OUR TAKE
Magic's Money Moments

Format for Printing

Format for printing

Request Reprints

Reuse/Reprint

By Dayana Yochim (TMF School)
August 1, 2002

It doesn't matter if you're a basketball superstar or a busboy at one of his T.G.I. Friday's franchises -- the laws of money management are the same for everyone. If you want to get ahead, you must spend less than you make.

Still, that simple finance lesson was lost on Earvin "Magic" Johnson in his early days in the NBA. The superstar recently admitted that it took him almost five years to realize he was spending more than he earned. "Once I understood what I need versus what I want, my bank account started to reflect that,'' he told reporters at the launch of a National Urban League program to educate black professionals about personal finance.

The push and pull of wants vs. needs is a simple concept to understand, but a hard one to master. Here are a few ways to make saving a slam-dunk:

  • It's all simple math: All of money management revolves around this simple concept: Spend less money than you bring in. Do that and your money works for you whether you're watching Walker, Texas Ranger or taking it to the hoop during the playoffs. Flip the concept on its head, and you're looking at big trouble in the form of credit card debt, angry collectors, bankruptcy court, and some unflattering headlines in The National Enquirer.

  • Every dollar counts: Can you afford to set aside just 10 bucks a week? Over the course of 15 years, you'll pile up more than $10,000 in savings (and that's assuming just a 4% annual rate of return). By contrast, spending $10 a week on a credit card charging 18% interest will slam you with a balance of $40,000.

  • Take a snapshot: A net worth statement is simply a snapshot of where your finances stand at one particular moment. See where you're at right now with this simple exercise:
    1. Add up your assets. This is all the stuff you own, including your savings (retirement and what's in your checking account), and the spare change in your pocket. (For this brief exercise, we're not factoring in your home equity or mortgage debt.)
    2. Subtract your liabilities. That's what you owe, including credit card, student, car, and cousin Vinnie loans.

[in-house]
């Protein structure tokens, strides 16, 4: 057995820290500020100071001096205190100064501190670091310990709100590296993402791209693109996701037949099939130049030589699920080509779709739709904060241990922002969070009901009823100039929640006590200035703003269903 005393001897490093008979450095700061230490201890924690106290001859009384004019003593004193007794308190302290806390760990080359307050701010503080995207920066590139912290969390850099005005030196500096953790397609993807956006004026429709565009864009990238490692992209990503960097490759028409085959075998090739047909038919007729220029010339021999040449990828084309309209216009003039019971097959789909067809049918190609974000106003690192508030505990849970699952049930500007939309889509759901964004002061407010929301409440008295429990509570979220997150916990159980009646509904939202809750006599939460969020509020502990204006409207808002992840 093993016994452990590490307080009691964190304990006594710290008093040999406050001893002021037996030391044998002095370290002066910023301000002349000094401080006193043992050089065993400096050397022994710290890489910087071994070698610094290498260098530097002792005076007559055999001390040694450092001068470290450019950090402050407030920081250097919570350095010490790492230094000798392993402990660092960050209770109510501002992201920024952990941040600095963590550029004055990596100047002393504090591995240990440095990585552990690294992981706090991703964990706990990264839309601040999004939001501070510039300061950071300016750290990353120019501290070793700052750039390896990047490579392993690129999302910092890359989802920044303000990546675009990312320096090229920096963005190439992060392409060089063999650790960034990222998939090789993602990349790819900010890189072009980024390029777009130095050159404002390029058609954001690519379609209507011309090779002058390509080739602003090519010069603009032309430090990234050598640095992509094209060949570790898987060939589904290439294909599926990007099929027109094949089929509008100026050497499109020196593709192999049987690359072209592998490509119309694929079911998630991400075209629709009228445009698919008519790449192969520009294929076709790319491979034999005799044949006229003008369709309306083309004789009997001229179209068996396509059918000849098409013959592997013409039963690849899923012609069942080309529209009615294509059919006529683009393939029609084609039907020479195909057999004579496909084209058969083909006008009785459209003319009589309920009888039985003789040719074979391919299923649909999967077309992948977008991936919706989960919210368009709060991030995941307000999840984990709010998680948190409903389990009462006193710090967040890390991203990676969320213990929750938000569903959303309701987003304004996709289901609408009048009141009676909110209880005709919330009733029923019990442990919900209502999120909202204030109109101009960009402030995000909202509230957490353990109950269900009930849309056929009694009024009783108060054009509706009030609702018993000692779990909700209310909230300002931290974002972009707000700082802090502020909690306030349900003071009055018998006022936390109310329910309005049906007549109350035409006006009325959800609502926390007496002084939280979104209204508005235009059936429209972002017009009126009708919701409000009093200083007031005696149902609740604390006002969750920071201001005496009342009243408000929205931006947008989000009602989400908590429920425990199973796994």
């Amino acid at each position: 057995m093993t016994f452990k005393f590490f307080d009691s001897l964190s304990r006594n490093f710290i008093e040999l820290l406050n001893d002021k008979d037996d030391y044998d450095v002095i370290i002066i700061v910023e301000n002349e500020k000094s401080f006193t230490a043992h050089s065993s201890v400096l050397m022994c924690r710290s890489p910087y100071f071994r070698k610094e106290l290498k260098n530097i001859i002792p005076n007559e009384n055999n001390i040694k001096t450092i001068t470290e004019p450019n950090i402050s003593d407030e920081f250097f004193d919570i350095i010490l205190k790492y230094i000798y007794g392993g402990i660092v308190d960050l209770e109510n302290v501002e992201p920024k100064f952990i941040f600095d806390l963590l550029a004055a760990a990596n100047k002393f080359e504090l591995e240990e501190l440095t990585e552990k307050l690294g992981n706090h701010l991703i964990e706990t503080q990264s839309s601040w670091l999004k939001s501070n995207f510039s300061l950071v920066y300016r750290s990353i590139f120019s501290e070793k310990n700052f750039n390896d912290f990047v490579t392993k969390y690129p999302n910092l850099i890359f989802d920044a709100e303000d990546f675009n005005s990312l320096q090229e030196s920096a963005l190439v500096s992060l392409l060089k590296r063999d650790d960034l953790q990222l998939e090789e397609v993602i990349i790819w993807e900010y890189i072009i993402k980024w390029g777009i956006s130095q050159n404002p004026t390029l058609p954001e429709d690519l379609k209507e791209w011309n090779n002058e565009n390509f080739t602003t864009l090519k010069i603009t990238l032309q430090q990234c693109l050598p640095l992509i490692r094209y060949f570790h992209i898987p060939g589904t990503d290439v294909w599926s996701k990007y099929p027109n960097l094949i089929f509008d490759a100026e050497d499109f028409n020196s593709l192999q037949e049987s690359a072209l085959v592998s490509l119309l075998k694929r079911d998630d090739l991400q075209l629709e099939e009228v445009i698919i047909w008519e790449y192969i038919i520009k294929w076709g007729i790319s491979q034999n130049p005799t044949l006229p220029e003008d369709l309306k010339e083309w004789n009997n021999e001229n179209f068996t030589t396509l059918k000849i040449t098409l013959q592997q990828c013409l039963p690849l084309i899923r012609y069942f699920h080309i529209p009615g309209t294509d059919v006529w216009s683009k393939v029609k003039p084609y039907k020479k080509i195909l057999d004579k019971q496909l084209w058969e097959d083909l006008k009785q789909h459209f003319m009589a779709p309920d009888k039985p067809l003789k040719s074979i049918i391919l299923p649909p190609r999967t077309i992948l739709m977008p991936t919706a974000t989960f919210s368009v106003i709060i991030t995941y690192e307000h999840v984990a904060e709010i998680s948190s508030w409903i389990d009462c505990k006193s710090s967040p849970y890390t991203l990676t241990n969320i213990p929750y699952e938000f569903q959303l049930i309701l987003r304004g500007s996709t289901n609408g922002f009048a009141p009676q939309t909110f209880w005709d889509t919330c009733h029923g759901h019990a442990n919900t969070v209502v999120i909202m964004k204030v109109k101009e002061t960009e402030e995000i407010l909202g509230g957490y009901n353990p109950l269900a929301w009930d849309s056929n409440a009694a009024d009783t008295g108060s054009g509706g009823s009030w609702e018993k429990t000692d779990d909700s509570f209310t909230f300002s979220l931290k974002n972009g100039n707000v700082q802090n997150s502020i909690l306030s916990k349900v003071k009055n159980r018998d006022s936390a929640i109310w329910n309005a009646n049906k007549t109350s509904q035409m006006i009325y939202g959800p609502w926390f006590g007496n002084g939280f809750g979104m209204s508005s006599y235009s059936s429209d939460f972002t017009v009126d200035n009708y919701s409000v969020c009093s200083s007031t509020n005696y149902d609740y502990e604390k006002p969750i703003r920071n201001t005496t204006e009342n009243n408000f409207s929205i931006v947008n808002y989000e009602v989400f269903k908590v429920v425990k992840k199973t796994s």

3. Voil�! You've got your net worth. If that number is positive, good for you! If it comes out negative, read on.

      (For a more detailed assessment of your inflows and outflows, try out TMF Money Advisor for a month, free.)
  • Write down what you spend for a week: Every dime. Yes, even parking meter change. Getting a handle on your regular expenditures can be an eye-opener. And chances are you'll get so sick of having to break out the notepad every 10 minutes that you'll keep your wallet in your pocket.

  • If all else fails, consult the stars: According to Magic's natal horoscope, he's well suited to run his own business. His athletic achievements aside, the stars seem to be right. His Johnson Development Corp. has raised millions for HIV research and the education of urban youth and lured high-profile businesses to inner-city neighborhoods, helping both the businesses and the community to thrive.

Next: J. Lo's lessons in market timing.

Recent Articles by

  • 04/06/2014 - 10 Rules to Guide You Through a Lifetime of Financial Decisions
  • 11/28/2013 - Black Friday 2013: How to Game the BF Sales at Wal-Mart
  • 09/28/2013 - Top 3 "Healthy" Fast-Food Flops
  • 09/14/2013 - Christmas Creep: Besides Kmart, Which Retailers Are Pushing the Holidays Way Too Early?

The Motley Fool is investors writing for investors. To view a writer's current stock holdings, check out his or her online personal profile.